Follow the development [Thunder Bay] – Thunder Bay Chronicle-Jouranl Editorial (April 27, 2012)

The Thunder Bay Chronicle-Journal is the daily newspaper of Northwestern Ontario.

IT SEEMS there is so much going on in Thunder Bay that it’s hard to keep track of. In one way, that’s a good thing. Thunder Bay needs development to complement what’s left of forestry, build on the next big mining boom and capitalize on the emergence of medical research clusters.

But citizens need to keep aware and be apprised of all these initiatives. It’s our community, our region, and the power brokers must always bear in mind who’s in charge. Grand plans cost money and it mostly comes from taxpayers.

There are two distinct camps among supporters of a proposed event centre. Those who favour a downtown waterfront site agree it will build on and feed off the city’s designated entertainment district surrounding it. Those set on Innova Business Park like the wide-open space to allow for on-site parking and access from adjacent expressways.

A letter writer today wonders if Thunder Bay and area’s notoriously fickle sports fans will troop to a new arena when so few fail to attend events like the Dudley Hewitt Cup.

The event centre’s hockey tenant will be professional and local promoters say they have serious interest from two or three leagues. That would certainly boost interest and attendance, but to what degree remains a gamble. Even some NHL teams lose money.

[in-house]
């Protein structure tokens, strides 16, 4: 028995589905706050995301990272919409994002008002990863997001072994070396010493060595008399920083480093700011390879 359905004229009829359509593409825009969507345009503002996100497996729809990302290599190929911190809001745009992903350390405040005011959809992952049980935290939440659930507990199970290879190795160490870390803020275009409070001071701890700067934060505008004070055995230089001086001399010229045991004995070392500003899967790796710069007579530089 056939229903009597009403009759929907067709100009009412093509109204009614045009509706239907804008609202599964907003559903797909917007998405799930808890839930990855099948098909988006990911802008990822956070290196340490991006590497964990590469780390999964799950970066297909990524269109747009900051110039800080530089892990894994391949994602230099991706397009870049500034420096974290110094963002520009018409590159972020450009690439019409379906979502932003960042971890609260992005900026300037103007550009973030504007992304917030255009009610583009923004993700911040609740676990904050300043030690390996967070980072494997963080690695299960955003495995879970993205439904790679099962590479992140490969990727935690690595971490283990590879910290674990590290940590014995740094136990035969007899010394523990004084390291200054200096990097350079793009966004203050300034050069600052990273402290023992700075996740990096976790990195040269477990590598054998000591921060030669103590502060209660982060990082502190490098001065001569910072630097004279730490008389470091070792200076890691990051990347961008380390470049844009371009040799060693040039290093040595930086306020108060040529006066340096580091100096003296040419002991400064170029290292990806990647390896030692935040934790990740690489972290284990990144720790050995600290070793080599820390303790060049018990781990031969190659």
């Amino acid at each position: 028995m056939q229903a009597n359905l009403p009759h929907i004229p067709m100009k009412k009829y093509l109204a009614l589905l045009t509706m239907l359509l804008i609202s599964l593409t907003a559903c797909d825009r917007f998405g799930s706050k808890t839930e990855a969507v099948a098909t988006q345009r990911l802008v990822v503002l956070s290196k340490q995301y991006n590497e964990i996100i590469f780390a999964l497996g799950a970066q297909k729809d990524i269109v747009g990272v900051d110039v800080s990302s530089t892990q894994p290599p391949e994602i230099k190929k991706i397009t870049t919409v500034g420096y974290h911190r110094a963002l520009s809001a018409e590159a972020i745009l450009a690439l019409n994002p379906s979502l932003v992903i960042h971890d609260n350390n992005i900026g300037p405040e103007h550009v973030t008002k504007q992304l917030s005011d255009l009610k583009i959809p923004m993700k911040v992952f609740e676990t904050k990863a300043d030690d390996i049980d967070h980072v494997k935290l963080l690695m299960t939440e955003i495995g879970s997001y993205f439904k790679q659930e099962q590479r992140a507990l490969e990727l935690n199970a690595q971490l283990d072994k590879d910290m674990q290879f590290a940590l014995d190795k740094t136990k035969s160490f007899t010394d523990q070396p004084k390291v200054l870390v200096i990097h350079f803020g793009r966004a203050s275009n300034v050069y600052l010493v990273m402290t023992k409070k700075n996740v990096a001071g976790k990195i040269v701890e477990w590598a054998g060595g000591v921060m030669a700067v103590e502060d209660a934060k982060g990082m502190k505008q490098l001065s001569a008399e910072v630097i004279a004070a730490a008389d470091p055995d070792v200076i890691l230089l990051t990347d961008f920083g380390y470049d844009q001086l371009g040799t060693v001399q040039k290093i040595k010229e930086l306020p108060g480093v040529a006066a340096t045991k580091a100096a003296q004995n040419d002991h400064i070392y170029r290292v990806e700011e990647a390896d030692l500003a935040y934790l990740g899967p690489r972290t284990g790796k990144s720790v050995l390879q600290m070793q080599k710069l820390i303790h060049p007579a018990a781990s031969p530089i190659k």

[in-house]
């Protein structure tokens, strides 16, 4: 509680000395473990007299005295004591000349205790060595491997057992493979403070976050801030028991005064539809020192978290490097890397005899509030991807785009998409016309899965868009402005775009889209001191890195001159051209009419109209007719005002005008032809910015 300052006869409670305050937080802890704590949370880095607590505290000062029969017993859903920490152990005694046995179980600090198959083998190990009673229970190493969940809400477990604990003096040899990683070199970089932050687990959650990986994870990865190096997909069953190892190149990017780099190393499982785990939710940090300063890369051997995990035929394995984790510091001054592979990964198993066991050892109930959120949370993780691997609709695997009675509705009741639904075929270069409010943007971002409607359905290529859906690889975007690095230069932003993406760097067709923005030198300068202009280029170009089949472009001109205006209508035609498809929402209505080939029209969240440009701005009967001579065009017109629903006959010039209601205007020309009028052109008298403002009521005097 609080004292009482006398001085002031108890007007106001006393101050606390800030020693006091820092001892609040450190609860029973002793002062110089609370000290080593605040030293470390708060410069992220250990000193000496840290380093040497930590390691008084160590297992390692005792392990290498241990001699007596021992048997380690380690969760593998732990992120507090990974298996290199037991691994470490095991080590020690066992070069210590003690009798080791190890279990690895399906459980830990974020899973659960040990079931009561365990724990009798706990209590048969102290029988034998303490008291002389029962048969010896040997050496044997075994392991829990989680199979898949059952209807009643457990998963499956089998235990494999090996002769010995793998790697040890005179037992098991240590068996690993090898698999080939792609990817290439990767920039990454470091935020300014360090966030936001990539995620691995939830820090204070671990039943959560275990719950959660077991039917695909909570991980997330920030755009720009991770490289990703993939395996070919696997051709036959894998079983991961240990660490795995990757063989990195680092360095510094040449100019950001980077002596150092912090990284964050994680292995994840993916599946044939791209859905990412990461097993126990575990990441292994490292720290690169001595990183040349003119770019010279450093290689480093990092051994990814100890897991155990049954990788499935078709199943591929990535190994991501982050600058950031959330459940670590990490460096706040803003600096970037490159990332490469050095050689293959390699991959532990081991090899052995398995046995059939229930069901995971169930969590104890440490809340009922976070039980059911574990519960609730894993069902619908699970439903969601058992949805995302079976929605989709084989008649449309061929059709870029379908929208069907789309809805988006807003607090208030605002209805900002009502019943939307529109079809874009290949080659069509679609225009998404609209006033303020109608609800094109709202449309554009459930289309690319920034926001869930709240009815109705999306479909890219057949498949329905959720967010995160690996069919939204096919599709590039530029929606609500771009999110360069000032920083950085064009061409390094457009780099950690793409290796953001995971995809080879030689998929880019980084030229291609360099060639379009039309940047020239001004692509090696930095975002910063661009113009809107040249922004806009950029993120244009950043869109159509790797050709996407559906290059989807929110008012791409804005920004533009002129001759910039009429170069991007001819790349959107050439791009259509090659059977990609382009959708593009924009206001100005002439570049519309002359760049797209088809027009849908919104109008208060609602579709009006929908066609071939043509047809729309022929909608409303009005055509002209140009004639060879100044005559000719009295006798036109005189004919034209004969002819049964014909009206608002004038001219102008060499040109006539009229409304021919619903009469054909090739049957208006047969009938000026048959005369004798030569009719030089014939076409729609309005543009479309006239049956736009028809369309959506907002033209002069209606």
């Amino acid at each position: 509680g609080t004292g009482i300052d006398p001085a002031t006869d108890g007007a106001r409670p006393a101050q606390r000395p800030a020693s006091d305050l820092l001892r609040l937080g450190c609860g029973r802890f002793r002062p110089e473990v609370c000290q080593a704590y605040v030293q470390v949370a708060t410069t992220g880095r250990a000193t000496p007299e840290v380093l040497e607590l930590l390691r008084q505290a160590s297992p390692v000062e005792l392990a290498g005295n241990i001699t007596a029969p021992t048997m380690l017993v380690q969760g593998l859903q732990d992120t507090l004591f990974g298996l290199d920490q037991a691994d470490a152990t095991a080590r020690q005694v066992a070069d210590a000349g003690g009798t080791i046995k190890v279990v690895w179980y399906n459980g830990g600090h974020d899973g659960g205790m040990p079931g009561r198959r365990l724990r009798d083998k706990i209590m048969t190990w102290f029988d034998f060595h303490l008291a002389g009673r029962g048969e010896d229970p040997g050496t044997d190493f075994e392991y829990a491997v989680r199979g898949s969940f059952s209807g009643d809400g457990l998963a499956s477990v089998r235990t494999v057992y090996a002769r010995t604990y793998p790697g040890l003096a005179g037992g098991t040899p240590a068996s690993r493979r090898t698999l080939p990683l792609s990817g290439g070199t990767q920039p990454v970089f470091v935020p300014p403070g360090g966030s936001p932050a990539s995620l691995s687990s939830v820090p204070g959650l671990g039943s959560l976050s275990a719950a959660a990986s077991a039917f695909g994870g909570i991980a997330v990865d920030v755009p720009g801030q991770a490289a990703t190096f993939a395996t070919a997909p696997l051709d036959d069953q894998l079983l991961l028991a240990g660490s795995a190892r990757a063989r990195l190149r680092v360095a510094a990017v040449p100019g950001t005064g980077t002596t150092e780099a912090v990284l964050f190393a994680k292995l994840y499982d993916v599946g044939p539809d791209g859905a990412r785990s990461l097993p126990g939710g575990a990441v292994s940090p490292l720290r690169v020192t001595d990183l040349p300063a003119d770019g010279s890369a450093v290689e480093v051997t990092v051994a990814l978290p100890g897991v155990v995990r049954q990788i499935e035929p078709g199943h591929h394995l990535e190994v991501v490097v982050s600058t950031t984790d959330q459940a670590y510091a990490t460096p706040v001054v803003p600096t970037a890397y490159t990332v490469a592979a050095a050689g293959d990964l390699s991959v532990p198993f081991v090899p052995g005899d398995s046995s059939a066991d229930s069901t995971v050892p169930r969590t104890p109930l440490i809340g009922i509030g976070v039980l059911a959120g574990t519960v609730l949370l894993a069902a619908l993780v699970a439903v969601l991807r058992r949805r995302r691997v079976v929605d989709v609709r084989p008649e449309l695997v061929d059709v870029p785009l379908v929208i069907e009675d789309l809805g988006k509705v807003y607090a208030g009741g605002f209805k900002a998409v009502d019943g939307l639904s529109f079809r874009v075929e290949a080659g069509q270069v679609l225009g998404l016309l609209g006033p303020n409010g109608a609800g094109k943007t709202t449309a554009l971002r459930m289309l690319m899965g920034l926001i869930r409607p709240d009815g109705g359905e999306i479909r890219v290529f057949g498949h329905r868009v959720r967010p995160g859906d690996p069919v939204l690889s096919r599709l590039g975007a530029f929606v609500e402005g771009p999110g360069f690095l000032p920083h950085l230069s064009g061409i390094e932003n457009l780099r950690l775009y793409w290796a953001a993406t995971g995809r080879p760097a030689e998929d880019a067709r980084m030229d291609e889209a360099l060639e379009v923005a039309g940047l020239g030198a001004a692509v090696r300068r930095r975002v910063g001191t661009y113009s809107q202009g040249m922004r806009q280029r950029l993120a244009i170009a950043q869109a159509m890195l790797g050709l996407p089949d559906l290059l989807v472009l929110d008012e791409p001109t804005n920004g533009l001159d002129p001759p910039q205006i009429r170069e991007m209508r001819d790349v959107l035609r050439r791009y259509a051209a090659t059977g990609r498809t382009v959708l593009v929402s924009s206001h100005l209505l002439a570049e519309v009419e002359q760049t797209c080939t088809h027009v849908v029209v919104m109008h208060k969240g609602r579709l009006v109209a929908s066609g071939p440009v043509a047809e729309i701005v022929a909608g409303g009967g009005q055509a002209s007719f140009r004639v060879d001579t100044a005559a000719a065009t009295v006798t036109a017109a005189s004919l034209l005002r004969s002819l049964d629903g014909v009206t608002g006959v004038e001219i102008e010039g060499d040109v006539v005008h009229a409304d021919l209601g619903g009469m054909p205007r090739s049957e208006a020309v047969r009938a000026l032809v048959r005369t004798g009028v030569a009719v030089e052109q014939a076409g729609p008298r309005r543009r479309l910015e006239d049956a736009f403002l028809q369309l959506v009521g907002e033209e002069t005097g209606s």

Maybe the university team can also sign a lease to double the hockey attraction. But will that only halve the willingness of people to show up to watch games?

Almost lost in all of this, but not on our contributor Gary Laine, is the plan for the facility to also house a convention centre. Based on Laine’s research, not even the addition of a new hotel in adjacent Marina Park (to finally be announced in June, we’re still assured) will be enough with other north side city inns to serve the convenient needs of major conventioneers.

Presumably, the consultants will have an answer for this. They always do, but there’s no way to hold them to account if they’re wrong.

Consultants are deeply involved in recommendations to city council for development along the Junot Avenue/Golf Links Road corridor. (For starters, can we pick one name?) Among other ideas they say Innova Park is perfect for a mining centre of excellence proposed by Lakehead University.

LU president Brian Stevenson assures the Centre of Excellence in Mineral Exploration and Sustainable Mining Development will differ from Laurentian University’s existing Mining Innovation Centre.

The Lakehead centre would concentrate on training and research for Northwestern Ontario, specifically the massive Ring of Fire mineral development that virtually every entity with any potential tie to mining is hoping to latch onto.

Thunder Bay city council unanimously passed a resolution this week to support Exton in the municipality of Greenstone as the preferred site for a ferrochrome processor.

Mayor Keith Hobbs has said until now that he wanted the big furnace built here. But Cliffs Natural Resources, the largest Ring operator, appears set on Sudbury despite much politicking to the contrary. So Hobbs and other regional officials from Nipigon, Greenstone and various first nations at least want to keep those jobs in the Northwest.

The mining centre of excellence would further direct Ring of Fire and other mining development business to Thunder Bay and the event centre consultants agree with the corridor consultants that Innova’s the place for it.

Hobbs thinks the fix is in among consultants and city administrators to arrange that in order to assure the waterfront district gets the multiplex If that is so, let’s not have a consulting exercise to “study,” then “settle on” Innova for the mining centre.